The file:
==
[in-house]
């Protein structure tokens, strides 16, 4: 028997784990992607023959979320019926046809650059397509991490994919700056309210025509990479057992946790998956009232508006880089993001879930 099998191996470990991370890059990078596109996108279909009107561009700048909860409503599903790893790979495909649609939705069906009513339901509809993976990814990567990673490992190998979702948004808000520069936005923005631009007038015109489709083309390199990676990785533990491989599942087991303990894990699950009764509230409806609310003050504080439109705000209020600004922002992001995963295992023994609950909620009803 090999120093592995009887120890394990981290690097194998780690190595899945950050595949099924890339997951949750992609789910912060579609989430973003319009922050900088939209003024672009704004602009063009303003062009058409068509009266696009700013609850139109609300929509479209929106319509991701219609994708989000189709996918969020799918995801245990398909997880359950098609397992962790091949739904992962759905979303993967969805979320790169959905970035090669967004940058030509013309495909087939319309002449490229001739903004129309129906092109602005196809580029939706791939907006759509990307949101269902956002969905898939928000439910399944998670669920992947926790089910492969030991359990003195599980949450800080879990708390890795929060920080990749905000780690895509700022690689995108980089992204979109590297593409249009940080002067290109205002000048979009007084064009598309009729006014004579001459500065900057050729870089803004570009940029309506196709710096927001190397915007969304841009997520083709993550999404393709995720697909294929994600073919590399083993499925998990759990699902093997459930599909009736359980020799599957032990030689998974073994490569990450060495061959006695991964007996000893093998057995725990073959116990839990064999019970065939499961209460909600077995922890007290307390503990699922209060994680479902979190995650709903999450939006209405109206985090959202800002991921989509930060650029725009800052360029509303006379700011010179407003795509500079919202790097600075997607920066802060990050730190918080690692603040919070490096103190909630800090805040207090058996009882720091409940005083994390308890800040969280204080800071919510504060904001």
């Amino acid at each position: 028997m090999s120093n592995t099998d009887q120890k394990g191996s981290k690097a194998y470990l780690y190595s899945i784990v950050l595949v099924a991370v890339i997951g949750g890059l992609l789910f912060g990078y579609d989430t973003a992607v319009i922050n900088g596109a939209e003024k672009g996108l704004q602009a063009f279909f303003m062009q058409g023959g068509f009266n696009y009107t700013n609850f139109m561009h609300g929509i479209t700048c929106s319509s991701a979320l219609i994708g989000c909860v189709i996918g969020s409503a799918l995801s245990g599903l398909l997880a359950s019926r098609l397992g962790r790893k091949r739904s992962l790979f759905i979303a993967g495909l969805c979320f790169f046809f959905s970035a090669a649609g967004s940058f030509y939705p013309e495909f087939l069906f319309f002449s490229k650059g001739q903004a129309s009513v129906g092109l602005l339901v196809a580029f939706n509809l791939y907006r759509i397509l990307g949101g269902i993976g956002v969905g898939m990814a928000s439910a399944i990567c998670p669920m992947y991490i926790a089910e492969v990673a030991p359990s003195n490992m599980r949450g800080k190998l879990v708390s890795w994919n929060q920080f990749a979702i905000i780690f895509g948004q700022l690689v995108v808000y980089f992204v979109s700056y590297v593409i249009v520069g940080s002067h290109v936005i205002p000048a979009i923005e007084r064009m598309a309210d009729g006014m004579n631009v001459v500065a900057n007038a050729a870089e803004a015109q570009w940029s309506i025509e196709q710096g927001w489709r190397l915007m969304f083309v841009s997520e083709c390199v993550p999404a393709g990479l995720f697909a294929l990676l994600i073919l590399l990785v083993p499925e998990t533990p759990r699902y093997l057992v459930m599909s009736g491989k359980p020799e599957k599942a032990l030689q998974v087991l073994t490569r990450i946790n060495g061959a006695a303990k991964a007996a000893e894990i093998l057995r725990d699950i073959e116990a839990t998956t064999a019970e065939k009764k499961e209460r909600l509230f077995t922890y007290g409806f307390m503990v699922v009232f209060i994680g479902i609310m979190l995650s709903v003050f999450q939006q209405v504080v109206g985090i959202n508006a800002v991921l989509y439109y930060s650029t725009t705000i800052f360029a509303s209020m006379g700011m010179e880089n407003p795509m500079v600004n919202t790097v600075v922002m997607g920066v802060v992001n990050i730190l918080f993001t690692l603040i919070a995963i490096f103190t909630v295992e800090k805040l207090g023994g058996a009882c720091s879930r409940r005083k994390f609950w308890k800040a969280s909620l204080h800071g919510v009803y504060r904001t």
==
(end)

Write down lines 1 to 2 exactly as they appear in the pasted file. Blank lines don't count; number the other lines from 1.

[in-house]
């Protein structure tokens, strides 16, 4: 028997784990992607023959979320019926046809650059397509991490994919700056309210025509990479057992946790998956009232508006880089993001879930 099998191996470990991370890059990078596109996108279909009107561009700048909860409503599903790893790979495909649609939705069906009513339901509809993976990814990567990673490992190998979702948004808000520069936005923005631009007038015109489709083309390199990676990785533990491989599942087991303990894990699950009764509230409806609310003050504080439109705000209020600004922002992001995963295992023994609950909620009803 090999120093592995009887120890394990981290690097194998780690190595899945950050595949099924890339997951949750992609789910912060579609989430973003319009922050900088939209003024672009704004602009063009303003062009058409068509009266696009700013609850139109609300929509479209929106319509991701219609994708989000189709996918969020799918995801245990398909997880359950098609397992962790091949739904992962759905979303993967969805979320790169959905970035090669967004940058030509013309495909087939319309002449490229001739903004129309129906092109602005196809580029939706791939907006759509990307949101269902956002969905898939928000439910399944998670669920992947926790089910492969030991359990003195599980949450800080879990708390890795929060920080990749905000780690895509700022690689995108980089992204979109590297593409249009940080002067290109205002000048979009007084064009598309009729006014004579001459500065900057050729870089803004570009940029309506196709710096927001190397915007969304841009997520083709993550999404393709995720697909294929994600073919590399083993499925998990759990699902093997459930599909009736359980020799599957032990030689998974073994490569990450060495061959006695991964007996000893093998057995725990073959116990839990064999019970065939499961209460909600077995922890007290307390503990699922209060994680479902979190995650709903999450939006209405109206985090959202800002991921989509930060650029725009800052360029509303006379700011010179407003795509500079919202790097600075997607920066802060990050730190918080690692603040919070490096103190909630800090805040207090058996009882720091409940005083994390308890800040969280204080800071919510504060904001």